Charles Dickens

The other two clung to the yard for some hours. At length the young noble said faintly, 'I am exhausted, and chilled with the cold, and can hold no longer. Farewell, good friend! God preserve you!' So, he dropped and sunk; and of all the brilliant crowd, the poor Butcher of Rouen alone was saved. In the morning, some fishermen saw him floating in his sheep-skin coat, and got him into their boat - the sole relater of the dismal tale.

For three days, no one dared to carry the intelligence to the King. At length, they sent into his presence a little boy, who, weeping bitterly, and kneeling at his feet, told him that The White Ship was lost with all on board. The King fell to the ground like a dead man, and never, never afterwards, was seen to smile.

But he plotted again, and promised again, and bribed and bought again, in his old deceitful way. Having no son to succeed him, after all his pains ('The Prince will never yoke us to the plough, now!' said the English people), he took a second wife - ADELAIS or ALICE, a duke's daughter, and the Pope's niece. Having no more children, however, he proposed to the Barons to swear that they would recognise as his successor, his daughter Matilda, whom, as she was now a widow, he married to the eldest son of the Count of Anjou, GEOFFREY, surnamed PLANTAGENET, from a custom he had of wearing a sprig of flowering broom (called Genąt in French) in his cap for a feather. As one false man usually makes many, and as a false King, in particular, is pretty certain to make a false Court, the Barons took the oath about the succession of Matilda (and her children after her), twice over, without in the least intending to keep it. The King was now relieved from any remaining fears of William Fitz-Robert, by his death in the Monastery of St. Omer, in France, at twenty-six years old, of a pike-wound in the hand. And as Matilda gave birth to three sons, he thought the succession to the throne secure.

He spent most of the latter part of his life, which was troubled by family quarrels, in Normandy, to be near Matilda. When he had reigned upward of thirty-five years, and was sixty-seven years old, he died of an indigestion and fever, brought on by eating, when he was far from well, of a fish called Lamprey, against which he had often been cautioned by his physicians. His remains were brought over to Reading Abbey to be buried.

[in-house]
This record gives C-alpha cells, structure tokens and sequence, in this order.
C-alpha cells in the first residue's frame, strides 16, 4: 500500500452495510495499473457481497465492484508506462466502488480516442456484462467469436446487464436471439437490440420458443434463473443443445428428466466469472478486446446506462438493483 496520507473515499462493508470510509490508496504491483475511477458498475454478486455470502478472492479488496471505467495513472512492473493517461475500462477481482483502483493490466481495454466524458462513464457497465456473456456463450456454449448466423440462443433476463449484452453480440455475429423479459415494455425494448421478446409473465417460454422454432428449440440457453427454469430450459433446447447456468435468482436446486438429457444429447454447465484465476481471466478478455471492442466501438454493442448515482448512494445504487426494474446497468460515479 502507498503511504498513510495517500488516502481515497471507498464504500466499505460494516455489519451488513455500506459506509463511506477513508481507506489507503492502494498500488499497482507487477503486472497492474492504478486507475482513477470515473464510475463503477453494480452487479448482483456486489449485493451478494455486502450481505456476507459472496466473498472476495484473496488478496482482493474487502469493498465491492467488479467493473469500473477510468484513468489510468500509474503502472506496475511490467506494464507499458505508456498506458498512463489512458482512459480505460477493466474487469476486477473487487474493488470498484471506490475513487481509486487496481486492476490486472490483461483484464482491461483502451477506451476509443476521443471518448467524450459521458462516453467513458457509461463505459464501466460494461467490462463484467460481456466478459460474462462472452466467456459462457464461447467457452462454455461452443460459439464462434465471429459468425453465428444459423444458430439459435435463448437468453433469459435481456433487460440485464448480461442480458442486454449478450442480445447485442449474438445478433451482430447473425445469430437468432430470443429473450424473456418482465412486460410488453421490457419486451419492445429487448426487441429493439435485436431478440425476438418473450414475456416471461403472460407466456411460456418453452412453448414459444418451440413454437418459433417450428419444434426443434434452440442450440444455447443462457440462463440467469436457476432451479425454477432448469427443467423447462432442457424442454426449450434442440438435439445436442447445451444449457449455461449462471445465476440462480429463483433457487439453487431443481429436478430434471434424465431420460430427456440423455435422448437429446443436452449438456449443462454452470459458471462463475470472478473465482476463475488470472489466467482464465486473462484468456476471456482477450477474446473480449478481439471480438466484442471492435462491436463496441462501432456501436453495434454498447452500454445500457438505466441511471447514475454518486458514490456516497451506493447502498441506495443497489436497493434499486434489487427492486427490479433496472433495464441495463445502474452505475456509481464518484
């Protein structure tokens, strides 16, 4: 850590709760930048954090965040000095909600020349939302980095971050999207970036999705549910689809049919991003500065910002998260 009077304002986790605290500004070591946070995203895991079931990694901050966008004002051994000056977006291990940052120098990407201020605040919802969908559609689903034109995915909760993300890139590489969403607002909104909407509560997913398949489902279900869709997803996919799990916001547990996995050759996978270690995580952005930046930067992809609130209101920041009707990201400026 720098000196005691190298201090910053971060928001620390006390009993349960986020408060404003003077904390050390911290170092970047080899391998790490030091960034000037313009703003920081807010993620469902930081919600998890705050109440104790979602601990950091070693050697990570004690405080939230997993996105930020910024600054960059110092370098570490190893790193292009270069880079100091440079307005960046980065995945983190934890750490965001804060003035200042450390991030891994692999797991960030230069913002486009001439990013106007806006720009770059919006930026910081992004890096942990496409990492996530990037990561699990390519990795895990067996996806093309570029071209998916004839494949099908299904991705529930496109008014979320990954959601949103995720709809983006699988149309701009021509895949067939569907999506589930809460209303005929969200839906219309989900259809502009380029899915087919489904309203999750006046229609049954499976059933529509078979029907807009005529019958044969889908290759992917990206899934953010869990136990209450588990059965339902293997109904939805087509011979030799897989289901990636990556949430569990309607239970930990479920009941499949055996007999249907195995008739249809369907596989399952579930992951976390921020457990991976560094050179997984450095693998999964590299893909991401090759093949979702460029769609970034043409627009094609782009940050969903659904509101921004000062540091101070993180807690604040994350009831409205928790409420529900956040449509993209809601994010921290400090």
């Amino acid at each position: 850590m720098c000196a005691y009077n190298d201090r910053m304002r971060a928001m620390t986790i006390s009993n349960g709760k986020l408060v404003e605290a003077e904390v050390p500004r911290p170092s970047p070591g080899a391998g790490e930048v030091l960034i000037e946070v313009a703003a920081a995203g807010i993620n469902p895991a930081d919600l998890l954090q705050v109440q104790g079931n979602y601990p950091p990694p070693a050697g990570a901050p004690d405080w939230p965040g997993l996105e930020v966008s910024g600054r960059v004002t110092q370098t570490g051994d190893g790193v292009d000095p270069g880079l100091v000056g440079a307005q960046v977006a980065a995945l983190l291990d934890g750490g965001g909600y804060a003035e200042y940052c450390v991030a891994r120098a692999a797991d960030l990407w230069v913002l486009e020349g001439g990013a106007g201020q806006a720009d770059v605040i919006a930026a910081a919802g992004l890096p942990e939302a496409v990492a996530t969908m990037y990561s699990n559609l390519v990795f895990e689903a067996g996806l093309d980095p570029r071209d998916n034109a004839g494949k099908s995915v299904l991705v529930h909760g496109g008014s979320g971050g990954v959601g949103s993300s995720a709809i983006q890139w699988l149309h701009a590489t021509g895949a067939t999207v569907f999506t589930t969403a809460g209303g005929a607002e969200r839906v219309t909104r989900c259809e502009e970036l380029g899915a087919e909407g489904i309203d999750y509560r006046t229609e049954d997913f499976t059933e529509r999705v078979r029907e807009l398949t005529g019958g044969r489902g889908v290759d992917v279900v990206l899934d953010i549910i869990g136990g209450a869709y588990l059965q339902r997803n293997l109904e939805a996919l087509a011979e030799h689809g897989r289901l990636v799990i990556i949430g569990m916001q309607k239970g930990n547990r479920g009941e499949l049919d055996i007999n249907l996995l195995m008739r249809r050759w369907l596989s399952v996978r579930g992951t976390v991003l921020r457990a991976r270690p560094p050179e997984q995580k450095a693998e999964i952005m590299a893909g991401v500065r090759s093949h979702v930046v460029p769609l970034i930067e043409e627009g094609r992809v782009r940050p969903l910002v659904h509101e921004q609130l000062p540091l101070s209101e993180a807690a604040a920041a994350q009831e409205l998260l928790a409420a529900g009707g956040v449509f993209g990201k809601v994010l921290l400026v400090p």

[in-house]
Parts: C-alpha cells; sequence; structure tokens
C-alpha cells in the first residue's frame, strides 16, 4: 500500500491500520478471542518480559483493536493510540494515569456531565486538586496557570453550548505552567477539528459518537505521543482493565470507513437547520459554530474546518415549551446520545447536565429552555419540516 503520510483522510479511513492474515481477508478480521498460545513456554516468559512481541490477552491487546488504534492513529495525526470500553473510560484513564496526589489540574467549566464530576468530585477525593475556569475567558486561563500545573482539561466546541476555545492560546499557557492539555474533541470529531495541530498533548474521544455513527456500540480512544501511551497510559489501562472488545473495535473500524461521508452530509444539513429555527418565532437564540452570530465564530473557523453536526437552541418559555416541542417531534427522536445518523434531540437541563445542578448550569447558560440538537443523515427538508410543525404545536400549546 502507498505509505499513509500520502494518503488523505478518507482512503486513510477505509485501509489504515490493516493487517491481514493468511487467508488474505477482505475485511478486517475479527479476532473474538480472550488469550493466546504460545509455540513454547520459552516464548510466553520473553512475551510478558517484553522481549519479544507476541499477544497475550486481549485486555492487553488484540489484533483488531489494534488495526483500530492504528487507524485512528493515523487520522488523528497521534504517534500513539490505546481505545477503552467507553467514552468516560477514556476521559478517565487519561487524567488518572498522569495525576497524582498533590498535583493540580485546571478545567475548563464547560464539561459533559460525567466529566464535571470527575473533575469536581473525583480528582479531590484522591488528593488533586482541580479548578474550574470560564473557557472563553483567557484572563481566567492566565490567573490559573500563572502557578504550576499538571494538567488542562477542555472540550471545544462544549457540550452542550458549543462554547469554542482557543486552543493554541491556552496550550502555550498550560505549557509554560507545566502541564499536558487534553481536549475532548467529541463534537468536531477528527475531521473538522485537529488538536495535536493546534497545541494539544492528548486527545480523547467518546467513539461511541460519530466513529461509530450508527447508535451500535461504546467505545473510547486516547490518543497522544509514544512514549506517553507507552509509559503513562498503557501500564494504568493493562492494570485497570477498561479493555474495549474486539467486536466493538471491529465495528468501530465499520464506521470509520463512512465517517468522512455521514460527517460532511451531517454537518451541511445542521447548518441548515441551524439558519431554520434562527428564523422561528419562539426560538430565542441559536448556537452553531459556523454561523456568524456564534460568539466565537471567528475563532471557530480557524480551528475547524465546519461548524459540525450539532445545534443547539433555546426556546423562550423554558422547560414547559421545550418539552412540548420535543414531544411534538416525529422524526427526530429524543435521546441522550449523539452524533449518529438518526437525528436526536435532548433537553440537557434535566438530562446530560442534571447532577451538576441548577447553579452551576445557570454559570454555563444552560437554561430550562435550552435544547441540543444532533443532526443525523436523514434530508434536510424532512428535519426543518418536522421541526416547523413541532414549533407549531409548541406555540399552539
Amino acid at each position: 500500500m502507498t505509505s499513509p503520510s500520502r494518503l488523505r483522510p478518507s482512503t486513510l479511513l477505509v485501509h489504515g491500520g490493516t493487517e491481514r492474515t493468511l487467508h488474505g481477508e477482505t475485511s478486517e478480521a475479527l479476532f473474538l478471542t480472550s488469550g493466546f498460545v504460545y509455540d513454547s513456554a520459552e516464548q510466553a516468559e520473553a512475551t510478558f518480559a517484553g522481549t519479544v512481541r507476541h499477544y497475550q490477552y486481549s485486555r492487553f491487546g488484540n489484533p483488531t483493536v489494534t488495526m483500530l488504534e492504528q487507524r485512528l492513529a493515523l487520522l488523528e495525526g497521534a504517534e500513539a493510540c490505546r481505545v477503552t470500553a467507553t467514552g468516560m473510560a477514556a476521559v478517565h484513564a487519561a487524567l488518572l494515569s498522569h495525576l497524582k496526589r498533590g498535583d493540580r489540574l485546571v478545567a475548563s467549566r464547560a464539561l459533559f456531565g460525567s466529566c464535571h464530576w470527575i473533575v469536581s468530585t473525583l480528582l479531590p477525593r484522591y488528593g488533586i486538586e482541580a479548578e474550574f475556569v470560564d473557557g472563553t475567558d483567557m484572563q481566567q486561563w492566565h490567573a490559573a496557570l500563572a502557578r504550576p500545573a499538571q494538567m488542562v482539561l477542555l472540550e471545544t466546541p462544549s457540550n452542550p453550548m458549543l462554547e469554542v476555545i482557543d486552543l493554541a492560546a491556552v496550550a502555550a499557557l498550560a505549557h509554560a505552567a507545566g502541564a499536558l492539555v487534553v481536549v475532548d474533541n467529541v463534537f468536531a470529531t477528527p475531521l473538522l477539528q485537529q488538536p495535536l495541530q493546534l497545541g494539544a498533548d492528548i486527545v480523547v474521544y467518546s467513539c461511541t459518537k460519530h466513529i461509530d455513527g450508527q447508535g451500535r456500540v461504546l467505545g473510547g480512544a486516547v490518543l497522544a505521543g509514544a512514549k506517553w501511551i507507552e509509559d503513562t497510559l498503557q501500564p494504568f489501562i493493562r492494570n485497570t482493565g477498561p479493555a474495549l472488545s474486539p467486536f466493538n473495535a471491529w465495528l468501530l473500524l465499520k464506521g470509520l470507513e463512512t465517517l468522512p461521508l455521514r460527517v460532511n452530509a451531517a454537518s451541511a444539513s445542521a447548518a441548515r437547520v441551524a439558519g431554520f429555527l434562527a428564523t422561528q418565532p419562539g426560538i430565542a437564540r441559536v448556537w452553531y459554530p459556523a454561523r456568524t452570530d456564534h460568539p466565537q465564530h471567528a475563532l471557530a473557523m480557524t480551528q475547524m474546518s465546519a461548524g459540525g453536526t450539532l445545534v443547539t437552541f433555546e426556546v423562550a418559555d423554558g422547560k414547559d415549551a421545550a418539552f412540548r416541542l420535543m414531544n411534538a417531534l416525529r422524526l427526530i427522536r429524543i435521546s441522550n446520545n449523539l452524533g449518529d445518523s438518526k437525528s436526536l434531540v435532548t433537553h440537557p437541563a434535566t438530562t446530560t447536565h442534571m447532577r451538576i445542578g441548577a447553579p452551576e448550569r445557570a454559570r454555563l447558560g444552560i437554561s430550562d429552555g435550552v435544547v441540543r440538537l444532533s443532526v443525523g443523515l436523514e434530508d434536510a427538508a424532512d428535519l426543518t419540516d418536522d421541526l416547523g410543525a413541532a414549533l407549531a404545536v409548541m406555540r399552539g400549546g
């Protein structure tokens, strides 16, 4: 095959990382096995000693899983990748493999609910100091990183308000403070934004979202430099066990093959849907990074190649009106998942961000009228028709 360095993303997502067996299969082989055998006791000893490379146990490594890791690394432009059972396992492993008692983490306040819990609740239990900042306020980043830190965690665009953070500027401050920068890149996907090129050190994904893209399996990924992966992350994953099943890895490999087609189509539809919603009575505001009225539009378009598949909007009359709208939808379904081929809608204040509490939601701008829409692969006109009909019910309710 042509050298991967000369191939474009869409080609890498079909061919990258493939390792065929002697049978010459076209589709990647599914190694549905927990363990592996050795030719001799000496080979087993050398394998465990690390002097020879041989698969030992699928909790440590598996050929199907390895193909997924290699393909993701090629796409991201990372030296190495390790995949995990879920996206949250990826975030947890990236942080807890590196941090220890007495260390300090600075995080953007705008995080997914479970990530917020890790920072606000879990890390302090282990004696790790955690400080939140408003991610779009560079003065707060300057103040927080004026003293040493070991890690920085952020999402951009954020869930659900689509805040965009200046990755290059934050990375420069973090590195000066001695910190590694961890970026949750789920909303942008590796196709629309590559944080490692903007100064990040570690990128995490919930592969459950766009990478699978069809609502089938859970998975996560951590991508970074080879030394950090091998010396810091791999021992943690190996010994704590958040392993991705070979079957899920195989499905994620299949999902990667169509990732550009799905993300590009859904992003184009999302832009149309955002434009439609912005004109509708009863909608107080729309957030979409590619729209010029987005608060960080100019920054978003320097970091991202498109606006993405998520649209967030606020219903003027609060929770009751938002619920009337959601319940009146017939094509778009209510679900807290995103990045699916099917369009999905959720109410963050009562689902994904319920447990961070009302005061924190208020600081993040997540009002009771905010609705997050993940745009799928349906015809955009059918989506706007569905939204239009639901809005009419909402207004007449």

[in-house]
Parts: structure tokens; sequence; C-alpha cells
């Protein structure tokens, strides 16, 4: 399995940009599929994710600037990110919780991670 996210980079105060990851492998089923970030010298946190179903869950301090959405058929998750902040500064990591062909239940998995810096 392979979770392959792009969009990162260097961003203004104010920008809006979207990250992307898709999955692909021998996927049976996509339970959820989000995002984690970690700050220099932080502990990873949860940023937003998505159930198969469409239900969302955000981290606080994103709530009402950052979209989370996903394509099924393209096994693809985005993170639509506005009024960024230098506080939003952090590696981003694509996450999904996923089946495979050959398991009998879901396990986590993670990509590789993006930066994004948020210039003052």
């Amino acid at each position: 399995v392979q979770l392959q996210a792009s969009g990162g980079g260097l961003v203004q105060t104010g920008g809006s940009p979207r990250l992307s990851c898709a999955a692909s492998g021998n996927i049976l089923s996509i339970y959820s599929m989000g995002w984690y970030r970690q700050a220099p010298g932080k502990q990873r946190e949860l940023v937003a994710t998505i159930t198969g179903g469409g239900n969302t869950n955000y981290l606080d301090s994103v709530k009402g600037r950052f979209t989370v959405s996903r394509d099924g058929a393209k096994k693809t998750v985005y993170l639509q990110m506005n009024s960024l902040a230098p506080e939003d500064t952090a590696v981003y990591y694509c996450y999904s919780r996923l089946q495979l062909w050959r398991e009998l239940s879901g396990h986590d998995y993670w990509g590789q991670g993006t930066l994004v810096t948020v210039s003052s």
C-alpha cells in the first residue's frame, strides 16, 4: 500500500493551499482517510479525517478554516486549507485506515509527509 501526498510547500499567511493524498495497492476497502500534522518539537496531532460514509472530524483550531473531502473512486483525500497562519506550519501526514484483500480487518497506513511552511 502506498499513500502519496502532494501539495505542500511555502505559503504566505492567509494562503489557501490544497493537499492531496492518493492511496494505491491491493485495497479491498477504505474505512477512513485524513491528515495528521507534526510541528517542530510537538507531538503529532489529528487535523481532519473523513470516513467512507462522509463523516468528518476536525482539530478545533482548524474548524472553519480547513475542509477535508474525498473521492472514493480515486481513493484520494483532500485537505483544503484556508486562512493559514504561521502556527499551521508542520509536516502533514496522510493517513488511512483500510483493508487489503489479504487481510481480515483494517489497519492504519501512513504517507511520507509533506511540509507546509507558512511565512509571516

You may perhaps hear the cunning and promise-breaking of King Henry the First, called 'policy' by some people, and 'diplomacy' by others. Neither of these fine words will in the least mean that it was true; and nothing that is not true can possibly be good.

His greatest merit, that I know of, was his love of learning - I should have given him greater credit even for that, if it had been strong enough to induce him to spare the eyes of a certain poet he once took prisoner, who was a knight besides. But he ordered the poet's eyes to be torn from his head, because he had laughed at him in his verses; and the poet, in the pain of that torture, dashed out his own brains against his prison wall. King Henry the First was avaricious, revengeful, and so false, that I suppose a man never lived whose word was less to be relied upon.

CHAPTER XI - ENGLAND UNDER MATILDA AND STEPHEN

THE King was no sooner dead than all the plans and schemes he had laboured at so long, and lied so much for, crumbled away like a hollow heap of sand. STEPHEN, whom he had never mistrusted or suspected, started up to claim the throne.

Stephen was the son of ADELA, the Conqueror's daughter, married to the Count of Blois. To Stephen, and to his brother HENRY, the late King had been liberal; making Henry Bishop of Winchester, and finding a good marriage for Stephen, and much enriching him. This did not prevent Stephen from hastily producing a false witness, a servant of the late King, to swear that the King had named him for his heir upon his death-bed. On this evidence the Archbishop of Canterbury crowned him. The new King, so suddenly made, lost not a moment in seizing the Royal treasure, and hiring foreign soldiers with some of it to protect his throne.